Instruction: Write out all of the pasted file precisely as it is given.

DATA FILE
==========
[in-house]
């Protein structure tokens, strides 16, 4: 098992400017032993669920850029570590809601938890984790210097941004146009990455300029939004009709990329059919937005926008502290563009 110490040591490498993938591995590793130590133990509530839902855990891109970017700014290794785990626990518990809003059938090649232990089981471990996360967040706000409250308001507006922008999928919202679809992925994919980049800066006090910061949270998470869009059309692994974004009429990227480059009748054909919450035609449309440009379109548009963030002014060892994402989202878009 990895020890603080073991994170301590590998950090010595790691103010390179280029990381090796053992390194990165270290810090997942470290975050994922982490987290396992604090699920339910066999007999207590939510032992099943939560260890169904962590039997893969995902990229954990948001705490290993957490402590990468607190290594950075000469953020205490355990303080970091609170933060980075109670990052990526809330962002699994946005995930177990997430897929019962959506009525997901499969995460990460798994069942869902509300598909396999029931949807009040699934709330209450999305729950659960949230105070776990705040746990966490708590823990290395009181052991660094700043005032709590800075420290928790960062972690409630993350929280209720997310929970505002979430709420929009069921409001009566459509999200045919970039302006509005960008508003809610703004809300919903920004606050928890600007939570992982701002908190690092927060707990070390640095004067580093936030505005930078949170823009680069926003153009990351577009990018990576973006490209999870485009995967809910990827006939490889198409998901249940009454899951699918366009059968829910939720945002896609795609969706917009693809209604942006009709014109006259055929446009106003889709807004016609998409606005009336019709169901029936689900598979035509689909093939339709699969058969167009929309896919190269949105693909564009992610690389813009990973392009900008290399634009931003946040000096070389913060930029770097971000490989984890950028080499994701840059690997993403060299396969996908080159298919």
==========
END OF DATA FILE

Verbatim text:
[in-house]
């Protein structure tokens, strides 16, 4: 098992400017032993669920850029570590809601938890984790210097941004146009990455300029939004009709990329059919937005926008502290563009 110490040591490498993938591995590793130590133990509530839902855990891109970017700014290794785990626990518990809003059938090649232990089981471990996360967040706000409250308001507006922008999928919202679809992925994919980049800066006090910061949270998470869009059309692994974004009429990227480059009748054909919450035609449309440009379109548009963030002014060892994402989202878009 990895020890603080073991994170301590590998950090010595790691103010390179280029990381090796053992390194990165270290810090997942470290975050994922982490987290396992604090699920339910066999007999207590939510032992099943939560260890169904962590039997893969995902990229954990948001705490290993957490402590990468607190290594950075000469953020205490355990303080970091609170933060980075109670990052990526809330962002699994946005995930177990997430897929019962959506009525997901499969995460990460798994069942869902509300598909396999029931949807009040699934709330209450999305729950659960949230105070776990705040746990966490708590823990290395009181052991660094700043005032709590800075420290928790960062972690409630993350929280209720997310929970505002979430709420929009069921409001009566459509999200045919970039302006509005960008508003809610703004809300919903920004606050928890600007939570992982701002908190690092927060707990070390640095004067580093936030505005930078949170823009680069926003153009990351577009990018990576973006490209999870485009995967809910990827006939490889198409998901249940009454899951699918366009059968829910939720945002896609795609969706917009693809209604942006009709014109006259055929446009106003889709807004016609998409606005009336019709169901029936689900598979035509689909093939339709699969058969167009929309896919190269949105693909564009992610690389813009990973392009900008290399634009931003946040000096070389913060930029770097971000490989984890950028080499994701840059690997993403060299396969996908080159298919």